A book of essays on seventy selected global art works of former President John Agyekum Kufuor, Art and the Power of Goodness, will be the subject of a pre-launch discussion by the School of Oriental and African Studies (SOAS) of the University of London.
The 200-page book, the first of such a Ghanaian presidential collection, is written by President Kufuor’s long-time biographer, the historian Ivor Agyeman-Duah.
With a foreword by the former Prime Minister of the United Kingdom, The Rt. Hon Gordon Brown, the webinar on February 23 has an anticipated global audience of 300 and will be a conversation, Art and Power- Ghanaian Presidential Collection. Supported by SOAS Alumni in Ghana, it will be between the University’s Senior Teaching Fellow in the Art History of Africa, Dr. David Malik also an associate of Sotheby’s and who lectures as well in African art at Christie’s and Agyeman-Duah.
“A strong correlation between art and power,” the author intimates that the Kufuor Collection was acquired, “along the way and whether in villages and cities in Ghana as in Fanti hair fashions of the early 1900s, Ibo personages of the Benin bronze sculptures, Yoruba paintings, Sahelian art, or others in Ethiopia or among the Maasai in Kenya, across the Maghreb into Morocco, infatuation with Persia classical period, Ottoman or Asia Minor’s remains of modern-day Turkey, northern Lebanon and parts of Greater Asia.” Agyeman-Duah explains that they have universal human values of “family life and belief, ancient trade relations and routes as well as patterns of contemporary geo-politics.” And these, he discusses in duality of aesthetics and functional values in chapters such as, A Sorcerer’s Apprentice: Lesson in Portrait Painting, A Woman’s Tender Care, Faith and “The Testimonies of the Martyrs”, Before the Better Angels of Our Nature, Cloth of Many Colours, among others.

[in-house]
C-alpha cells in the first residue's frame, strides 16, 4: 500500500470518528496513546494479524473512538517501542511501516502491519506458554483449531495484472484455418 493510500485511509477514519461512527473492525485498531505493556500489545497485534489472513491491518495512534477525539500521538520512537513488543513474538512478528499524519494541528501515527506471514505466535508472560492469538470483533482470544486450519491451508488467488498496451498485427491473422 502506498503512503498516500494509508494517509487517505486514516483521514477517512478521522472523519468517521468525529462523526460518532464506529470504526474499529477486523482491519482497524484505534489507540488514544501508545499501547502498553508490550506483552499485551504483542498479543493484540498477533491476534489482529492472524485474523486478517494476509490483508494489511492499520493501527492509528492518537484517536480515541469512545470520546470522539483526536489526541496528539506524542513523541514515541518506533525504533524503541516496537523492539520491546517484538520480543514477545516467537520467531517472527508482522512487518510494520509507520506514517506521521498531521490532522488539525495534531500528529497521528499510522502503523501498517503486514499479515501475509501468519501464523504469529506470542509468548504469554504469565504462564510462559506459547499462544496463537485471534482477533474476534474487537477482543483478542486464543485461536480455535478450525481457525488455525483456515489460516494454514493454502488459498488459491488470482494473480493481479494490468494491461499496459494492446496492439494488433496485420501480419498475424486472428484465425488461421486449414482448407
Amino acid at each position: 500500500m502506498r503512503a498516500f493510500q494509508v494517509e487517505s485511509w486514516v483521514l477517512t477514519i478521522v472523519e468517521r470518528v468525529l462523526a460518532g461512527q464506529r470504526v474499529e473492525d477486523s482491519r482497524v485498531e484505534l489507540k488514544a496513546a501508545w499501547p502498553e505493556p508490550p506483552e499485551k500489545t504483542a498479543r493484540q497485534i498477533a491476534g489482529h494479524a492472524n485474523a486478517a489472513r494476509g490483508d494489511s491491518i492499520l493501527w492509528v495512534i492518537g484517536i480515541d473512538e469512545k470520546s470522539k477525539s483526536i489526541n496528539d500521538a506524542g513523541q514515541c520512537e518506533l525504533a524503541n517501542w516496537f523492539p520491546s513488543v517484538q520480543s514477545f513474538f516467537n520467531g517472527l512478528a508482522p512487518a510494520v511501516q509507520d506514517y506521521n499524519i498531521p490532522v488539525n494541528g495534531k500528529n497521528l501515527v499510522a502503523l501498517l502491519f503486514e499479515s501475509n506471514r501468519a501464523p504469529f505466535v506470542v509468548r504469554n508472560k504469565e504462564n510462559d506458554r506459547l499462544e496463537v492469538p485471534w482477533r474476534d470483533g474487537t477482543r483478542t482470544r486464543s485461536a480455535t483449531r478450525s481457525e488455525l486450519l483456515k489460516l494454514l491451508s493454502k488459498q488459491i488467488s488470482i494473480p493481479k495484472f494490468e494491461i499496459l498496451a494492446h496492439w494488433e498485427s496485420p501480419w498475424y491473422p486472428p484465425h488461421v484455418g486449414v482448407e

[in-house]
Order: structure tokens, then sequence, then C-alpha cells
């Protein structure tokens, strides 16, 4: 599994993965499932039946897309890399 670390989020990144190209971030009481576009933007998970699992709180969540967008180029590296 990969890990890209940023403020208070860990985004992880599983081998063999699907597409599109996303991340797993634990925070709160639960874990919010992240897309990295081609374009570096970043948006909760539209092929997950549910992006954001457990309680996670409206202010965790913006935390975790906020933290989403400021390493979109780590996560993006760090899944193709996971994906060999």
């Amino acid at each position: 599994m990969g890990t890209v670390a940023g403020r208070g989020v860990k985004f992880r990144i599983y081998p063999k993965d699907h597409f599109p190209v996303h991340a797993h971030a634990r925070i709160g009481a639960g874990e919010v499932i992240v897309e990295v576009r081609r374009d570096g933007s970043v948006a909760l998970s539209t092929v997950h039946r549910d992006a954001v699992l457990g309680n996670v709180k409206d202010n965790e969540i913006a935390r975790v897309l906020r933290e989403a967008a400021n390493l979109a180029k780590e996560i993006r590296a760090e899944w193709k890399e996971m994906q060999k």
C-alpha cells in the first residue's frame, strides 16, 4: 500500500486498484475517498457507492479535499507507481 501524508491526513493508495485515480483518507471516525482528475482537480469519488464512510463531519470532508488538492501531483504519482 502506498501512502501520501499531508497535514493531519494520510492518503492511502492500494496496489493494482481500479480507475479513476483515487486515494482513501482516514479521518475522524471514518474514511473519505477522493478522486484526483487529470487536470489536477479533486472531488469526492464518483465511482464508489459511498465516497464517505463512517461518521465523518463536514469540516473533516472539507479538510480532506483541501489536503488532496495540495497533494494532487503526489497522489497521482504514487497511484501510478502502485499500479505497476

Published in three different editions- Bookcraft in Ibadan, Nigeria, Digibooks in Accra, Ghana and a joint European and US edition, it has received praises from the British Museum and a conservation architect and critic with the UK Supreme Court Art Trust who describes it as “offering of tokens of exchange and regard between statesmen, politicians and dignitaries.” The distinguished Nigerian historian, Toyin Falola says it is “a thoughtful mediation on the relationship and significance of art and politics.”
A separate 70-page companion booklet, Keeper of the Remains- A Collection of Poetry by Agyeman-Duah is published alongside in further mediation of artistic creations such as the architecture of the St. Peter’s Basilica in Rome, St. Paul’s in London and other sojourner’s poetic encounters as diverse as snow formation in the little Kingdom of Lesotho, the hills of Kigali or at the tomb of the great economist and Nobel laureate, W Arthur Lewis in St. Lucia, Eastern Caribbean.